Residents of one of the poorest areas of Medellin, in Colombia, will no have access to a giant outdoor escalator divided in six sections and ascends nearly 384m. (photo, from 20min.ch)
Until now, in order to get home from the city centre, people living in the Comuna 13 district – one of the city’s poorest and most violent neighbourhoods – had to climb the equivalent of a 30-storey building, as the area clings to a steep hillside.
The escalator, which is free to use, will shorten a half-hour walk to about five minutes for about 12,000 residents of Comuna 13.
It is the latest in a series of transport infrastructure projects that are helping to transform Medellin. It also has a modern metro system and some other hillside neighbourhoods are served by cable cars.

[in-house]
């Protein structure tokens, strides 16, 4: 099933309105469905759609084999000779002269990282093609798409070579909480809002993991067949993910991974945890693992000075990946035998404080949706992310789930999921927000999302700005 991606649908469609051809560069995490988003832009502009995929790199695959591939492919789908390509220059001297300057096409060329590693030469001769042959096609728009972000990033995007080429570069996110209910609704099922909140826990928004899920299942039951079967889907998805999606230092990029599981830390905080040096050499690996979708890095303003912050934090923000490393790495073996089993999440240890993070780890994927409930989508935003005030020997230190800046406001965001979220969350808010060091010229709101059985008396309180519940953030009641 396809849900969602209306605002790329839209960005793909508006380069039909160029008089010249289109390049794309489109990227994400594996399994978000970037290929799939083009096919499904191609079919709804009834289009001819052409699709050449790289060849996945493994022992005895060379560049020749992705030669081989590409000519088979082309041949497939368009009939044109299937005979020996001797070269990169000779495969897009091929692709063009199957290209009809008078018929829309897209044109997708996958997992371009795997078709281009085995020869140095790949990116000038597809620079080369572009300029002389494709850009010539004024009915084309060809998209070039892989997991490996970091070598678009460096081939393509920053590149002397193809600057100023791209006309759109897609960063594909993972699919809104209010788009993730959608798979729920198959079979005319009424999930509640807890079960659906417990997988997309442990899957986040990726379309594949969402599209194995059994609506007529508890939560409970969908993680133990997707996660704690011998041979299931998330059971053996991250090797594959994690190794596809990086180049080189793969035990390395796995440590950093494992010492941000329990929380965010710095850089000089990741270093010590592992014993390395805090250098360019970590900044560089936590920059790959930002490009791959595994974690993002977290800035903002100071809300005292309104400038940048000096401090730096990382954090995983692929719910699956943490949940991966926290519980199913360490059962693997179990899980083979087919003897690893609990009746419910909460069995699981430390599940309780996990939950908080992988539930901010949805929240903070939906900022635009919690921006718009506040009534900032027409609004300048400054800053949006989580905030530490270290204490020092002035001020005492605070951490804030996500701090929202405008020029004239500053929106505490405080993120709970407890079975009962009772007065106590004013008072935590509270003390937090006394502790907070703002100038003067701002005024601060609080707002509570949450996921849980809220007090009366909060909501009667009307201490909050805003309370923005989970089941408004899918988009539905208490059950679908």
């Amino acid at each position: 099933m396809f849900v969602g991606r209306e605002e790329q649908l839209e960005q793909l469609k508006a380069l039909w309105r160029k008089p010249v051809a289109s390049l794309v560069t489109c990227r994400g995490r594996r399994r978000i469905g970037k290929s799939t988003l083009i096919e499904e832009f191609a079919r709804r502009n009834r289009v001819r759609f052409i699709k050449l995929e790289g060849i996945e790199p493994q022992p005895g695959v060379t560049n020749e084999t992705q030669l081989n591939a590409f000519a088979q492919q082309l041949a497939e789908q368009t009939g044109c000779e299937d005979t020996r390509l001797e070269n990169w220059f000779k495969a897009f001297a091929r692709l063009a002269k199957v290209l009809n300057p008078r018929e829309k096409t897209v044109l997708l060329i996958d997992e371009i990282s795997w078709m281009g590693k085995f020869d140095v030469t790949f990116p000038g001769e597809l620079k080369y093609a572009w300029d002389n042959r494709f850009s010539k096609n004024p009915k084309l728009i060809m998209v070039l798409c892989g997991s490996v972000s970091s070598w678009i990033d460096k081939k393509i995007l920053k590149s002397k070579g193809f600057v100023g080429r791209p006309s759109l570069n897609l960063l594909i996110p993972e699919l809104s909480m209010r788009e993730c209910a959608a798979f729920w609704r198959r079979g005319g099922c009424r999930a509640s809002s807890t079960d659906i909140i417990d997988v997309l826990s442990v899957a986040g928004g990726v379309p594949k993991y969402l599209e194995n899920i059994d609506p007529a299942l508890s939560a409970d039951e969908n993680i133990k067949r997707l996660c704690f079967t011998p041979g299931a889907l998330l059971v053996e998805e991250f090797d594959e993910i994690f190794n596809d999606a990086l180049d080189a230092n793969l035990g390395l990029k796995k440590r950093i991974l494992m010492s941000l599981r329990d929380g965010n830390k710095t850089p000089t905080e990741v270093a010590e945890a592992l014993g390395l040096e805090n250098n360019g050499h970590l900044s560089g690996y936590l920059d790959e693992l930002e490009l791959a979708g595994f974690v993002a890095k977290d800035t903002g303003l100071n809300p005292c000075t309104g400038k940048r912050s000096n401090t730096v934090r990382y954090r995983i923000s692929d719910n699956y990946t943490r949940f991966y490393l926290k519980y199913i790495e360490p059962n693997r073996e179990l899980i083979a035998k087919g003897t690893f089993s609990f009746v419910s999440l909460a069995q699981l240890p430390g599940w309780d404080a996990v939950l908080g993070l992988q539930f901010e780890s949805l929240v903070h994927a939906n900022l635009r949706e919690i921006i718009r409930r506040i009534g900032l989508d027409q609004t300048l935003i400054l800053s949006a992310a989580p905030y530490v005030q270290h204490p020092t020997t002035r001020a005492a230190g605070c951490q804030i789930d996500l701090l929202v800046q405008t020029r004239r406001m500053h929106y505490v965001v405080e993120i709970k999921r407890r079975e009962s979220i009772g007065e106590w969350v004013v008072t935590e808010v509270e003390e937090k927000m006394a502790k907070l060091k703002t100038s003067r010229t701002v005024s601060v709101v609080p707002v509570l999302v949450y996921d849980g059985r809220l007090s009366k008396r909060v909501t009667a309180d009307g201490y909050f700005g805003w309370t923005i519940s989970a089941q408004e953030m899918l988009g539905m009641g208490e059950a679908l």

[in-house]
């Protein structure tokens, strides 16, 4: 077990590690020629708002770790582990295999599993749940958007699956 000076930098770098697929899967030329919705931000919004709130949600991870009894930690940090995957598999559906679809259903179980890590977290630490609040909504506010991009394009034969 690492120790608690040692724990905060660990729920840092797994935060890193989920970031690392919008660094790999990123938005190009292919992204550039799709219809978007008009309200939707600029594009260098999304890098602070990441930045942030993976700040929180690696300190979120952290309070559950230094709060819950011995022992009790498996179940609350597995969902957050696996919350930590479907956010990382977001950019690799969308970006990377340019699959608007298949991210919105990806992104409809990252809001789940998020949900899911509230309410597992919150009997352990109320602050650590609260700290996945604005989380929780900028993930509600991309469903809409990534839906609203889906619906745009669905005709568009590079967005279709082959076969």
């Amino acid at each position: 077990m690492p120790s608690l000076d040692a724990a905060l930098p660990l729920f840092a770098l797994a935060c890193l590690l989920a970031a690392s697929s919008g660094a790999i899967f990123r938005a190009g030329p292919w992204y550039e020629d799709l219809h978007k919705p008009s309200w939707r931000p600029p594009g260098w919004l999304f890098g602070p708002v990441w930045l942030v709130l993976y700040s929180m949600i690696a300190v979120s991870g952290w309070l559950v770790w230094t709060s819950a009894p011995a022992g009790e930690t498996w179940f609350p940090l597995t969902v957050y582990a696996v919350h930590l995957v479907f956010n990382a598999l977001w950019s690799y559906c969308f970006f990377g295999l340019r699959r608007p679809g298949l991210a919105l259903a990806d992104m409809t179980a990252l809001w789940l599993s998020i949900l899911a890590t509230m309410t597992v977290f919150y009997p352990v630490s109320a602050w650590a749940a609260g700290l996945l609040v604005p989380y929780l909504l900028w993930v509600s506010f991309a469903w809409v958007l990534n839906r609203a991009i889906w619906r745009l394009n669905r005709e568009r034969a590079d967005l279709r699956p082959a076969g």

According to the mayor of Medellin the $7m escalator is the first project of its kind in the world aimed specifically at the poor.
The authorities hope that combined with other social projects, the giant escalator will help integrate the residents of Comuna 13 with the rest of the city and the wider economy.
In the 1980s Medellin was known as the murder capital of the world and a major drug-trafficking centre. However in recent years the city has undergone a renaissance.